Here are some basic steps to perfect mini-pies:
A recipe for one standard pie filling (around 4 cups) and two to three single pie crusts should be enough to make a dozen or so pies.
For fruit or nut fillings, chop the ingredients smaller than you would for a normal pie, so they fit and are proportional.
Use a small round cake pan or bowl to cut the dough for the crusts — you'll want circles about 5½ inches in diameter to form each mini pie.
Don't overfill the pies or the filling will spill over as they bake. For single crust and lattice-top pies, fill to just below the muffin tin line, about one-fourth inch below the top of the crust. For double-crust pies place the vent holes toward the top of the pies to reduce spillage as they bake.
Use non-stick muffin tins (two sets of 12-cup tins will work for a dozen pies), and grease the cups before filling to make sure the little pies don't stick when they're done. Bake one tin at a time, in the center of the oven. The darker the finish on the pan, the faster the crust will bake.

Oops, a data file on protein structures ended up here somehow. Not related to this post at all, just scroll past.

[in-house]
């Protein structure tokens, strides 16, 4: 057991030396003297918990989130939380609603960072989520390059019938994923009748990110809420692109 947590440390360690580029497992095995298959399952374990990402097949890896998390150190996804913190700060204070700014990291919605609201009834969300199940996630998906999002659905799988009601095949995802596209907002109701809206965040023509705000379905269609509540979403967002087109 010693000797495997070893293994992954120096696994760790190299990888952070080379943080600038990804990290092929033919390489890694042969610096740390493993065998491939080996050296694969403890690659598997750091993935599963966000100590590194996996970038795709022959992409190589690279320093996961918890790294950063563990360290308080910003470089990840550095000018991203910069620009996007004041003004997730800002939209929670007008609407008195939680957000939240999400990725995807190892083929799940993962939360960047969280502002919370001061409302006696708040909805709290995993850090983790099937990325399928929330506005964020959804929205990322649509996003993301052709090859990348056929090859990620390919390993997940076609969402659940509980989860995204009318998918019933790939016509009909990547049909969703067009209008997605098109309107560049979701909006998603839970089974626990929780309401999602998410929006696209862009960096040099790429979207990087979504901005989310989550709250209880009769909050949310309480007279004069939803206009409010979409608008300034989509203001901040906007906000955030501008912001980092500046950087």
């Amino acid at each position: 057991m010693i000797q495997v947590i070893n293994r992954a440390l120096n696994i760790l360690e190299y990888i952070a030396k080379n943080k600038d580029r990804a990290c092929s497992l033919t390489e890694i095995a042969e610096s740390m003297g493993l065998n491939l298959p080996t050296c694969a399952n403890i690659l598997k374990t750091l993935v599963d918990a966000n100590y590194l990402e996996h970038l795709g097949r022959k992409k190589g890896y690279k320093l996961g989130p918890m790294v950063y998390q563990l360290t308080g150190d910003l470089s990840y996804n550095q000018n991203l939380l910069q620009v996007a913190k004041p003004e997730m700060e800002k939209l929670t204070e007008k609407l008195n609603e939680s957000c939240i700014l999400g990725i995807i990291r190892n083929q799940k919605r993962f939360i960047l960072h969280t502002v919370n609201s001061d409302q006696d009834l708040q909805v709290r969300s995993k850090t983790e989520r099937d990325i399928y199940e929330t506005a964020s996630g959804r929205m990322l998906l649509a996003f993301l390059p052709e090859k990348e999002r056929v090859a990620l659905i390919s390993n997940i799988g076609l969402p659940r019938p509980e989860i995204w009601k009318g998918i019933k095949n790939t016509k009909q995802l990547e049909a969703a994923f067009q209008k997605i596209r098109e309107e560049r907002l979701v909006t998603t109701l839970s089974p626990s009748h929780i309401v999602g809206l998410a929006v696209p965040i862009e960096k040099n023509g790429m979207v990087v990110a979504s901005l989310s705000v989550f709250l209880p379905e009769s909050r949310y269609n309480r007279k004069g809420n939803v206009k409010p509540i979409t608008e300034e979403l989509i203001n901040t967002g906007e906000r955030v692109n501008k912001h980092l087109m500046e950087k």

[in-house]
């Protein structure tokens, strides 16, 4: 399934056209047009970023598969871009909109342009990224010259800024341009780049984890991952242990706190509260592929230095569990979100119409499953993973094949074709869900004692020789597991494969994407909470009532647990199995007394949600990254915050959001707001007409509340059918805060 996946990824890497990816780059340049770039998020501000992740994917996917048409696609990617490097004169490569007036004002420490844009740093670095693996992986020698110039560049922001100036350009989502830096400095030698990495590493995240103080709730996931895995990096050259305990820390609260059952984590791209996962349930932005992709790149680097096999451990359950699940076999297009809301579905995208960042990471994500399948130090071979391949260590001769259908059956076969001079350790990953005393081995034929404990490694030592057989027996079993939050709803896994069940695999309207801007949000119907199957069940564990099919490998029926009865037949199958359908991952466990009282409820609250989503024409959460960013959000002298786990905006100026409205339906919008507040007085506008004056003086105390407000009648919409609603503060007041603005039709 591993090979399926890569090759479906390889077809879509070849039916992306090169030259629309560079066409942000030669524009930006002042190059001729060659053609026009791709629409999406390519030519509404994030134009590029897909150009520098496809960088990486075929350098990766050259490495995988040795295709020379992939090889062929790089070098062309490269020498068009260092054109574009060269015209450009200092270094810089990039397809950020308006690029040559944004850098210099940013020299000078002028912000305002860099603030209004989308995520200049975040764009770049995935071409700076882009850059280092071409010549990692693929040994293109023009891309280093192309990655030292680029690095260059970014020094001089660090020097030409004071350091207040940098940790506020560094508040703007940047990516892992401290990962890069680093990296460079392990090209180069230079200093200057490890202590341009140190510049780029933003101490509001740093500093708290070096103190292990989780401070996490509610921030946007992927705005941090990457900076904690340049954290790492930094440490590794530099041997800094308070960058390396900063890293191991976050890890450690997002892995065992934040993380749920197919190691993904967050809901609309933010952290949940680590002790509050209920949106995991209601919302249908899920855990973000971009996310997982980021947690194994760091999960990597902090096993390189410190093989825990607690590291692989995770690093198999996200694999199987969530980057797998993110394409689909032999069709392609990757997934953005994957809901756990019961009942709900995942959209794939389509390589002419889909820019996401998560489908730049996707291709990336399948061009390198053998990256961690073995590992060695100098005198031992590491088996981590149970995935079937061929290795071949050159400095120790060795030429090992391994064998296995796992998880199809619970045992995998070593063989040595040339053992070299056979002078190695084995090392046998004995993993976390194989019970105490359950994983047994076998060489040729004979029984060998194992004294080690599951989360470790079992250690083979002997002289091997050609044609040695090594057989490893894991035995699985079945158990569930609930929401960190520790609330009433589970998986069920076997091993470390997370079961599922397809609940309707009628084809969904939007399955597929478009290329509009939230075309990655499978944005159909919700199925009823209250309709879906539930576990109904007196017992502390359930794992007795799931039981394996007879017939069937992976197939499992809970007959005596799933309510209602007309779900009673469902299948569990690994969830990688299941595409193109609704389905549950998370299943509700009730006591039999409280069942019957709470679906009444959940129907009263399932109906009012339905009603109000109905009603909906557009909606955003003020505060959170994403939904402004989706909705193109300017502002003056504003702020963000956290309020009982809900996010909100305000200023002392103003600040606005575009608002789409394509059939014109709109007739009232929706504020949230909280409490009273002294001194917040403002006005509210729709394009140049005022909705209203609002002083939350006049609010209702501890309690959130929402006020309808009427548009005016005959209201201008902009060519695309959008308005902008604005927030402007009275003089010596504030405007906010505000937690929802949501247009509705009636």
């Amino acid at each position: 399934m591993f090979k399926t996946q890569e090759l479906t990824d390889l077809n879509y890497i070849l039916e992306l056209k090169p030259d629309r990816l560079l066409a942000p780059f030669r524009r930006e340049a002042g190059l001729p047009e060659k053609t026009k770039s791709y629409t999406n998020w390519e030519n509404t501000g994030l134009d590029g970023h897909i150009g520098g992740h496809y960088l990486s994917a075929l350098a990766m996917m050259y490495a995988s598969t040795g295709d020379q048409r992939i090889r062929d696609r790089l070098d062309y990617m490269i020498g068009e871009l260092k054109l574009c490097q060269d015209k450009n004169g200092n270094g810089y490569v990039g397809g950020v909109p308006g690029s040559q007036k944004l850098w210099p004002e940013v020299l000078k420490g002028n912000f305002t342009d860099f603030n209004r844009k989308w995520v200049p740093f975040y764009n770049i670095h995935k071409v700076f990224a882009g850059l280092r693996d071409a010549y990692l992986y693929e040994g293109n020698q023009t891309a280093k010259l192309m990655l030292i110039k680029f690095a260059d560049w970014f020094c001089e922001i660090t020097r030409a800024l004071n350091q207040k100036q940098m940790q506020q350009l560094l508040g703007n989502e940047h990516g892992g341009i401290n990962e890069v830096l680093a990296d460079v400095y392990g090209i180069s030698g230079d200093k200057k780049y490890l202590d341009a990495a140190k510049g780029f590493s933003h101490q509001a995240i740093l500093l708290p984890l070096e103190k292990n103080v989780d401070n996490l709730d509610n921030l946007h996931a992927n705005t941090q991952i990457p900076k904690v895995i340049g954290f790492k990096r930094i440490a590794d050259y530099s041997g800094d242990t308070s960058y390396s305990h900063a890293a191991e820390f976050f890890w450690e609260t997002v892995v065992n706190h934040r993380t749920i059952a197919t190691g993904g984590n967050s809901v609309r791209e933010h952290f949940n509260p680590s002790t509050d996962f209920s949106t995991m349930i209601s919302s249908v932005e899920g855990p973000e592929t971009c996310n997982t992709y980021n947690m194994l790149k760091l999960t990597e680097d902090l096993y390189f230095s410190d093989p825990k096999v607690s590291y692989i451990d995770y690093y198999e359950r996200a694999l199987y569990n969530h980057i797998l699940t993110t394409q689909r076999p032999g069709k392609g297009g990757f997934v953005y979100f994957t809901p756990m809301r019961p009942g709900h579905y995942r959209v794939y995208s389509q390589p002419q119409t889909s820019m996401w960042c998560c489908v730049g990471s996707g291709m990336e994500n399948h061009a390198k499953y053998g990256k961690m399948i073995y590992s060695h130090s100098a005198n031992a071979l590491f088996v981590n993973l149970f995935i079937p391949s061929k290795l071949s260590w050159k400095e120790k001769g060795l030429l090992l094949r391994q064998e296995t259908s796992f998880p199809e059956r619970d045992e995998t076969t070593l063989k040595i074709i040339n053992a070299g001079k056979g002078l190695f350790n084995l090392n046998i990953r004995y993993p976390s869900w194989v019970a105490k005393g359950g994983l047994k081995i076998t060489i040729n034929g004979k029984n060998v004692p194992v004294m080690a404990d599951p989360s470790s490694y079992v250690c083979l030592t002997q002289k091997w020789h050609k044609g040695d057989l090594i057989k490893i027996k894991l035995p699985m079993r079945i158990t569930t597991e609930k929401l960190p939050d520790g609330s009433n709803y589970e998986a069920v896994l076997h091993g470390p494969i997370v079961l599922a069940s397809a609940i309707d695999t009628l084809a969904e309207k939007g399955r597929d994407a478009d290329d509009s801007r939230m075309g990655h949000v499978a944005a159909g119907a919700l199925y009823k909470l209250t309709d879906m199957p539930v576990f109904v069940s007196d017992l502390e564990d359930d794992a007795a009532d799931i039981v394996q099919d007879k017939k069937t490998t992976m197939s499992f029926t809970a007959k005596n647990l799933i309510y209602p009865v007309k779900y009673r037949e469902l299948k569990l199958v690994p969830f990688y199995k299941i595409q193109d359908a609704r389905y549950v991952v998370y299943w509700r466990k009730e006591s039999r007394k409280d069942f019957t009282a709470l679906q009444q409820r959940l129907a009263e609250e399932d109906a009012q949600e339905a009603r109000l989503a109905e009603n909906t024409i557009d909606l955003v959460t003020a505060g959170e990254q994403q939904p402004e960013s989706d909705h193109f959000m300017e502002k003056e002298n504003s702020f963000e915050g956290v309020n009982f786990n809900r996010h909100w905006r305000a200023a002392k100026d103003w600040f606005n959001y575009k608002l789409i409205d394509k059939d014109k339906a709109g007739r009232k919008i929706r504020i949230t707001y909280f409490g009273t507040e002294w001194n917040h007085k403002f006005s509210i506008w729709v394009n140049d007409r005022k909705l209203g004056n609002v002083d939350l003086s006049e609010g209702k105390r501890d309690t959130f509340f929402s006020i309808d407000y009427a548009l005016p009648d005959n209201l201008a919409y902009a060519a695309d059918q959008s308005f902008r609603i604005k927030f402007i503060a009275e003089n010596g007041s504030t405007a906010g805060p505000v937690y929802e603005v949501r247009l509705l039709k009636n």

Unlike a standard pie, in which the crust bakes more quickly than the filling, the opposite is true with a mini-pie: the filling bakes faster. Keep this in mind when baking delicate custard pies, like pumpkin; for these pies, you may need to par-bake the crust before filling, or cook the filling completely before adding to the finished crust.
Don't fill every cup in the muffin pan. Alternate, filling every other cup to allow enough room to form and finish the outer crust. Filling every other cup helps the heat circulate better when baking the crust. And it also gives you extra room to wiggle the pies out when they're done.
When the pies are done, give them a gentle twist in the pan to loosen so they don't stick, rotating each pie in the cup every few minutes or so. When the pies are somewhat cooled and set, remove the pies to a rack.
Invest in some tiny cookie cutters, if desired, to help decorate and garnish the pies. The cutters are available at cooking and baking supply stores, as well as online.
—Noelle CarterCopyright © 2014, The Baltimore Sun